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VA11 Finance Report: Connolly Being Abandoned

By Greg L | 18 October 2010 | Keith Fimian, Gerry Connolly | 6 Comments

Keith Fimian’s campaign finance numbers were pretty impressive this cycle Virtucon reported today, but aside from Fimian raising more money than Gerry Connolly is an indicator that Connolly really is on the ropes in this election.  Sometimes it’s not the numbers you get, but how you get the numbers that is important.

Both Connolly and Fimian are pretty much on par with their fundraising pace from 2008, although this quarter Fimian seems to have stepped it up a bit.  Perhaps the most significant statistic is the remaining money on-hand at this point in the election cycle, and here Fimian is somewhat in a weaker position after having to spend quite a bit fending off a primary challenge.  So looking strictly at cash on hand, Connolly’s somewhat marginal advantage might make folks think that he’s in the stronger position here.

That is, if you made the association between campaign finance and votes.  Of course we’ve seen plenty of cases where the candidate with the bigger warchest didn’t win an election.  While it’s important for a candidate to have the resources needed in order to communicate with voters, when the relative financial advantage isn’t overwhelming cash alone isn’t going to decide an election.  That’s especially true when Democrats, who are pressured into throwing unconscionable amounts of money towards vendors and consultants preferred by the state and national party organizations, end up wasting a significant portion of that warchest.

What the campaign finance reports can reveal is something more important than whether candidate A has a marginal advantage over candidate B.  They can show who is getting donations from individuals, and whether the money flowing into the campaign is coming from within the district.  With multiple election cycles, we can also see how things have changed between cycles.  In this case, things have changed a lot.

In the 2008 race between these two candidates, both raised about $2 million.  Connolly got about 32% of his money from PACs, and a significant amount of money from outside of the district.  Fimian got 7% of his money from PACs, self-financed 4%, and got relatively little from outside the district.  Fast forward to 2010, and Connolly’s percentage of PAC money rose to 46% and his out-of-district percentage rose, while Fimian’s dropped to 6% with no self-financing and stayed about the same in terms of inside vs. outside the district.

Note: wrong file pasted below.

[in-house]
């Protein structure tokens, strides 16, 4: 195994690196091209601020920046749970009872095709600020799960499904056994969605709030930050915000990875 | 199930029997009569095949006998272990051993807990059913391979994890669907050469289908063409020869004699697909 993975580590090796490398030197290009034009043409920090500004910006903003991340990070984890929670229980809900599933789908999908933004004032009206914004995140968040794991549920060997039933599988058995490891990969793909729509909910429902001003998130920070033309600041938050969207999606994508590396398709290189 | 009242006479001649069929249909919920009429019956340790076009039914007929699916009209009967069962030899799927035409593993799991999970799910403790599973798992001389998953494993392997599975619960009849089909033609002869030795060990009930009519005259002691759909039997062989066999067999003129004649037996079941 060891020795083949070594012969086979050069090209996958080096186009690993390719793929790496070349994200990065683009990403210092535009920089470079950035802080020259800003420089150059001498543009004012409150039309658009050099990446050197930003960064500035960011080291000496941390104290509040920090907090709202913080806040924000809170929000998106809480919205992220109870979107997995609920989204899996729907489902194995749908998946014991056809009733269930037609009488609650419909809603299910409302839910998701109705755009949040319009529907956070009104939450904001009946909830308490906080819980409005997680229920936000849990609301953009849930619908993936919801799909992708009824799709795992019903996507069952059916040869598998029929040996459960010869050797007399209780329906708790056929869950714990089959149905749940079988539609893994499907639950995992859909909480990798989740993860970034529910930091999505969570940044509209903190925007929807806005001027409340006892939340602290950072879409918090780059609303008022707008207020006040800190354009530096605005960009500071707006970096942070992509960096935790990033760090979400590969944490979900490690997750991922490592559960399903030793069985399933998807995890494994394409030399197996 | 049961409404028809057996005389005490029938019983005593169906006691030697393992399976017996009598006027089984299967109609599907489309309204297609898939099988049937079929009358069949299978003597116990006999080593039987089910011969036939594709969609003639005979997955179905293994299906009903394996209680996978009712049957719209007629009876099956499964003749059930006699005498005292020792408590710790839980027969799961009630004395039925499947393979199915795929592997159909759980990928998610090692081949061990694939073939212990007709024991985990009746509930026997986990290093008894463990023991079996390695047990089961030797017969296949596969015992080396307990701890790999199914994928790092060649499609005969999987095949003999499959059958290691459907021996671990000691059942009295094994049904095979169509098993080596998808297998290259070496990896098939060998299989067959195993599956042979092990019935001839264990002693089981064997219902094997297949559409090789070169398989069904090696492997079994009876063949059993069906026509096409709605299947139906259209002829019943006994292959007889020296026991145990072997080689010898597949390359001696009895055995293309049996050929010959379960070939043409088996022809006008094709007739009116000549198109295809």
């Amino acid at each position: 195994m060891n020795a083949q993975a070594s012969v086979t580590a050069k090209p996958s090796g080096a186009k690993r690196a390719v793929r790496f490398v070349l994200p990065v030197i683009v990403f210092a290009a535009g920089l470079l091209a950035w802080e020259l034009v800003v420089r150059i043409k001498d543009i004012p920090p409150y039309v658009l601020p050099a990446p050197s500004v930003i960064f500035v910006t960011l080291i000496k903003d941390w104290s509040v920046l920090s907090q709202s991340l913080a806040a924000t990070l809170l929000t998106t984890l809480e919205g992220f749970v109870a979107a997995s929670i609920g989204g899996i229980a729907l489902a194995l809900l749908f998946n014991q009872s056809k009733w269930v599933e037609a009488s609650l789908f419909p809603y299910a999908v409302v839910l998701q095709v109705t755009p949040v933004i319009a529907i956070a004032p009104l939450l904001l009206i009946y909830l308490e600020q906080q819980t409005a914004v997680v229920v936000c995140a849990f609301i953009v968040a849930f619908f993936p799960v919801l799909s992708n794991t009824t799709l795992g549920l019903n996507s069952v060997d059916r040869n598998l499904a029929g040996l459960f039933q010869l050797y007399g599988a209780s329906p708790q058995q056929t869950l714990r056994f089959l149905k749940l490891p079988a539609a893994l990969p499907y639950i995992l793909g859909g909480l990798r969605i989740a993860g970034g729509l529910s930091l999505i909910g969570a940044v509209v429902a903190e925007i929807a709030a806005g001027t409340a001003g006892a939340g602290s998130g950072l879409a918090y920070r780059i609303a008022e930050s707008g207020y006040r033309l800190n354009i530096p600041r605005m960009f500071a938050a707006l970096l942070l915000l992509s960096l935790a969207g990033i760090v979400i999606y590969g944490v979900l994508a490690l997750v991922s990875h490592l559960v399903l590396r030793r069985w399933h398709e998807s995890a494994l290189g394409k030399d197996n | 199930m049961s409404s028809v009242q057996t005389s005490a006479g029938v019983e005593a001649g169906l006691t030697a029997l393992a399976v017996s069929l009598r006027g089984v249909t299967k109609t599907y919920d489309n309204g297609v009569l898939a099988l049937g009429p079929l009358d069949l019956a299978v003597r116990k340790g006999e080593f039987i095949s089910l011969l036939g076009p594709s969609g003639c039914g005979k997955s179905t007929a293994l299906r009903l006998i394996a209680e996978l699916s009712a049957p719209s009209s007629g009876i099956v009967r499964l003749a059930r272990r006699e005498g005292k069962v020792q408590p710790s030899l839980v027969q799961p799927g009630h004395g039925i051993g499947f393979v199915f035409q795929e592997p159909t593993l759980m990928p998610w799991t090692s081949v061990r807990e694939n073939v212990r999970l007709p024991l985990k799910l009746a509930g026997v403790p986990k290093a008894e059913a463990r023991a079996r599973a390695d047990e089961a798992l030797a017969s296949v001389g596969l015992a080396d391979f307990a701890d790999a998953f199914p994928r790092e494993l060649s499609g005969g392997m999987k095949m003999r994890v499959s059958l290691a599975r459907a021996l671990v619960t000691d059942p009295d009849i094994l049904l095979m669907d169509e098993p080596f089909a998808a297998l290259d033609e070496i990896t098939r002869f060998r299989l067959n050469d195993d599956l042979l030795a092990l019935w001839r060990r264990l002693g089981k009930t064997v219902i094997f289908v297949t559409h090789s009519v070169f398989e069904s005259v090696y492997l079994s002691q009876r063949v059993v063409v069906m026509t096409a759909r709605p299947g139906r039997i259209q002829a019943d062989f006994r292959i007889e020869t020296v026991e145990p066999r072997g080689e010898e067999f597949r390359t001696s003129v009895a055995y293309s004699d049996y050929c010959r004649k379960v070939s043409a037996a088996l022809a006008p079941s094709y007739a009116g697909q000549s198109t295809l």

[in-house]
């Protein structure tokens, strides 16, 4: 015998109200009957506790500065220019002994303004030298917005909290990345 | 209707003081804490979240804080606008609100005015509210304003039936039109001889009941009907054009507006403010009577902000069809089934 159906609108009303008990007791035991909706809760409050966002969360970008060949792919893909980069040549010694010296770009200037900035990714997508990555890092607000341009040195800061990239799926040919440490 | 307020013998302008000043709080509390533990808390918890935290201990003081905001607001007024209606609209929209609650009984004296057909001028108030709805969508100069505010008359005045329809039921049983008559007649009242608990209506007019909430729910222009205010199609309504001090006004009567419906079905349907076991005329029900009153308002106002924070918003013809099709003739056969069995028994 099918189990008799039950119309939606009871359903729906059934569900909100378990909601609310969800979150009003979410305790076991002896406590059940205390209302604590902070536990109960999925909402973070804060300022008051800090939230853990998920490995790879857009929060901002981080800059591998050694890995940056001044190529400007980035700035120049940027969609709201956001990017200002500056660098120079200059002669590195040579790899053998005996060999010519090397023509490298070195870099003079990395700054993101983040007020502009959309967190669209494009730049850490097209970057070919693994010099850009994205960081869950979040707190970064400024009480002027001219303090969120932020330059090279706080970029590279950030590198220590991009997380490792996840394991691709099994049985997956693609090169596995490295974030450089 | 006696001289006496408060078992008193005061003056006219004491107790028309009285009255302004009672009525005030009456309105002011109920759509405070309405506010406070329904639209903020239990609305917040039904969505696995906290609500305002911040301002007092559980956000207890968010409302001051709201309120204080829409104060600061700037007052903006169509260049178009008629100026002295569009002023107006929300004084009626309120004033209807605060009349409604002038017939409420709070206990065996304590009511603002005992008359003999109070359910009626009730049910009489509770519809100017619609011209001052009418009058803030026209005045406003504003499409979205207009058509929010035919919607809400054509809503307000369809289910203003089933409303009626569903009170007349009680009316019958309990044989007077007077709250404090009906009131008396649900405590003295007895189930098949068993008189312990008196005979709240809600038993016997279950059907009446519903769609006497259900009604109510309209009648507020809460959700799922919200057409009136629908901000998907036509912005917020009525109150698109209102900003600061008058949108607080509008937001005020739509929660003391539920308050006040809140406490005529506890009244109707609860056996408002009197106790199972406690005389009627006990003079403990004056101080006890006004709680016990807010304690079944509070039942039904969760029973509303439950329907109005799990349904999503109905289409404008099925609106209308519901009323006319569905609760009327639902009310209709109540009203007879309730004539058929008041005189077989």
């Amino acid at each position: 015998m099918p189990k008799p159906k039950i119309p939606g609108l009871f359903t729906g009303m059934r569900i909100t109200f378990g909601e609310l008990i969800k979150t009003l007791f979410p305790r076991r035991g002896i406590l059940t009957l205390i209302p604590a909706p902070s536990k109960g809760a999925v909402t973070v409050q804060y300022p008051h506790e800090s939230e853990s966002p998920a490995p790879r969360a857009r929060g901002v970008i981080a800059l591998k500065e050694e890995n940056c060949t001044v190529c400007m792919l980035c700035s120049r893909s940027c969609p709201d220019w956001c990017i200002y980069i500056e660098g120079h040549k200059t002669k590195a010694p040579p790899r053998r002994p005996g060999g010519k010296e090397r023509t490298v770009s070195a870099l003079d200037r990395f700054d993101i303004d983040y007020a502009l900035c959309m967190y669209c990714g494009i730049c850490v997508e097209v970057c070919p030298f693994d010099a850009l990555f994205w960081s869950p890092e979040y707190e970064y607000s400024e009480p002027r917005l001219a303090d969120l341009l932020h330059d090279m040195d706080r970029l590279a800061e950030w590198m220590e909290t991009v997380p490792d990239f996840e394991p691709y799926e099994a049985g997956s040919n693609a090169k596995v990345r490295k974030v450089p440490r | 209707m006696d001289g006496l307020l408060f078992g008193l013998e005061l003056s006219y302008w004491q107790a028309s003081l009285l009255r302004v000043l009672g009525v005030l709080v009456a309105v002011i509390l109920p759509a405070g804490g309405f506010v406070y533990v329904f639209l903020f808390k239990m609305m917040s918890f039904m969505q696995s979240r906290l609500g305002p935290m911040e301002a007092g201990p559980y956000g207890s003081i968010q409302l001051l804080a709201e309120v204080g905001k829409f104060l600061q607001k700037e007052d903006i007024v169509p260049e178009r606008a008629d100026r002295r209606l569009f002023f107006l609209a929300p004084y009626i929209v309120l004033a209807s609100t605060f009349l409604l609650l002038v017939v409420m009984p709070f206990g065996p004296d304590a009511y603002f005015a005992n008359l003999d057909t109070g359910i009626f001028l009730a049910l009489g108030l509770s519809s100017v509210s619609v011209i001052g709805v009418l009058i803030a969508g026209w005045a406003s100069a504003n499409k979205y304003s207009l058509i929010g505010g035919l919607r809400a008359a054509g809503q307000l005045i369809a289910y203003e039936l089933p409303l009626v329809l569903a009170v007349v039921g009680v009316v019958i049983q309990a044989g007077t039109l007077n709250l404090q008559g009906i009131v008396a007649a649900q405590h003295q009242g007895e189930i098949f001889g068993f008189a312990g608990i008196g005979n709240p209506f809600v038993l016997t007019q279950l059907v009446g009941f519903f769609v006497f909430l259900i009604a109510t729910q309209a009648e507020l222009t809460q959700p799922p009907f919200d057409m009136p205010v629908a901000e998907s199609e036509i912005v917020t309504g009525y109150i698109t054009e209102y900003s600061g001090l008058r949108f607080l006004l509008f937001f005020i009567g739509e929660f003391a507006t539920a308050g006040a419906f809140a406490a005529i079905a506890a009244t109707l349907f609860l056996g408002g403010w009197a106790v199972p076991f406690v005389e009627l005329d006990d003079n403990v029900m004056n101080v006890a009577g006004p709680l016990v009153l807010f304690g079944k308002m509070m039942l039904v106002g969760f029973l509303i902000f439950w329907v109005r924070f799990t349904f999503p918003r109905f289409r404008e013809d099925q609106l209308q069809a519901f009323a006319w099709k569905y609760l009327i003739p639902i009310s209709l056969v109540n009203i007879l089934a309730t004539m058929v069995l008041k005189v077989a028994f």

So here we see Connolly’s ability to raise money from individuals within the district has dropped substantially, and he’s had to rely on Labor Unions and special interest PACS even more than during his 2008 race in order to remain competitive.  You’d think that someone whose contributions from PACs jumped from $650K to nearly $1 million would be kicking butt, but here Connolly is no more than treading water.

So who is supporting Connolly?  Unions like the SEIU, Democrat campaign committees like “Fattah for Congress” in Pennsylvania, PACs run by big businesses like Comcast, and interesting sounding and obviously liberal groups like “Grassroots Organizing Acting and Leading PAC.”  Just about none of them are based in Virginia, and they don’t vote.

When I see a candidate significantly losing support from individual donors in his district and having to make up the difference with out of state PAC money, and they’re being challenged by someone whose share of in-district individual contributions is growing, that tells me this election is going to be dramatically different than the last one.  Those individuals in the district actually vote in addition to opening their wallets, so not only is it nice for a campaign to get their money, but it’s a solid indication about what level of support the candidate has from actual voters, rather than labor unions and PACs.